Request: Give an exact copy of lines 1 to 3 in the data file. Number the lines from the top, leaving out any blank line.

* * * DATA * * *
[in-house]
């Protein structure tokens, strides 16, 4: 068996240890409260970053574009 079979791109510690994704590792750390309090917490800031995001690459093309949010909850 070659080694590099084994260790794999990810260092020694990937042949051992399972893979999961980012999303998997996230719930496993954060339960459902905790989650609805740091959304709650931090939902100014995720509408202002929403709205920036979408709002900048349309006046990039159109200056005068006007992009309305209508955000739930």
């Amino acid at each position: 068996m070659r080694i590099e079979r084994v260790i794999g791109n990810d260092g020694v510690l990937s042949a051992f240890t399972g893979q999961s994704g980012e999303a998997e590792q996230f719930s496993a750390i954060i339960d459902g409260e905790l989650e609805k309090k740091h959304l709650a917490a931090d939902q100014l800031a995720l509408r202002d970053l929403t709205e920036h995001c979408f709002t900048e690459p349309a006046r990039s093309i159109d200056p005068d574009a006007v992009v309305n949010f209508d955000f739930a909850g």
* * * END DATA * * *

[in-house]
């Protein structure tokens, strides 16, 4: 068996240890409260970053574009 079979791109510690994704590792750390309090917490800031995001690459093309949010909850 070659080694590099084994260790794999990810260092020694990937042949051992399972893979999961980012999303998997996230719930496993954060339960459902905790989650609805740091959304709650931090939902100014995720509408202002929403709205920036979408709002900048349309006046990039159109200056005068006007992009309305209508955000739930």
């Amino acid at each position: 068996m070659r080694i590099e079979r084994v260790i794999g791109n990810d260092g020694v510690l990937s042949a051992f240890t399972g893979q999961s994704g980012e999303a998997e590792q996230f719930s496993a750390i954060i339960d459902g409260e905790l989650e609805k309090k740091h959304l709650a917490a931090d939902q100014l800031a995720l509408r202002d970053l929403t709205e920036h995001c979408f709002t900048e690459p349309a006046r990039s093309i159109d200056p005068d574009a006007v992009v309305n949010f209508d955000f739930a909850g």